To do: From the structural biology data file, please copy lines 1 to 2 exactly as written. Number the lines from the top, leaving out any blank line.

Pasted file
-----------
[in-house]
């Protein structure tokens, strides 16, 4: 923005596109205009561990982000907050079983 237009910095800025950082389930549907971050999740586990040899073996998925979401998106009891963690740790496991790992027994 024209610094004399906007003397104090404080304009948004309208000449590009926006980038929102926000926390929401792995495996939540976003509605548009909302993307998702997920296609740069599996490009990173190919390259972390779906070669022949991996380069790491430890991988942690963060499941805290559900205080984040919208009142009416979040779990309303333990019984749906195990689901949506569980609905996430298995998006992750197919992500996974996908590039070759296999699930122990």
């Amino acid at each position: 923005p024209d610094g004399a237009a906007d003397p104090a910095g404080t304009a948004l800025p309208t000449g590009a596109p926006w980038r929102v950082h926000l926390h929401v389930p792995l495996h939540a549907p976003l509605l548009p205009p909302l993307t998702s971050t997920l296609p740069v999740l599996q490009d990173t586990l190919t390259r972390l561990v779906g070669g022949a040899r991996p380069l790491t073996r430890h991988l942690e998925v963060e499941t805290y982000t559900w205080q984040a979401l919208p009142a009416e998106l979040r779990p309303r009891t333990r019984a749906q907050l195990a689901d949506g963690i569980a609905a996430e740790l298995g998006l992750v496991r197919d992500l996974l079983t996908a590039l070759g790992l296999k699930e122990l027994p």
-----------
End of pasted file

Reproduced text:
[in-house]
């Protein structure tokens, strides 16, 4: 923005596109205009561990982000907050079983 237009910095800025950082389930549907971050999740586990040899073996998925979401998106009891963690740790496991790992027994 024209610094004399906007003397104090404080304009948004309208000449590009926006980038929102926000926390929401792995495996939540976003509605548009909302993307998702997920296609740069599996490009990173190919390259972390779906070669022949991996380069790491430890991988942690963060499941805290559900205080984040919208009142009416979040779990309303333990019984749906195990689901949506569980609905996430298995998006992750197919992500996974996908590039070759296999699930122990």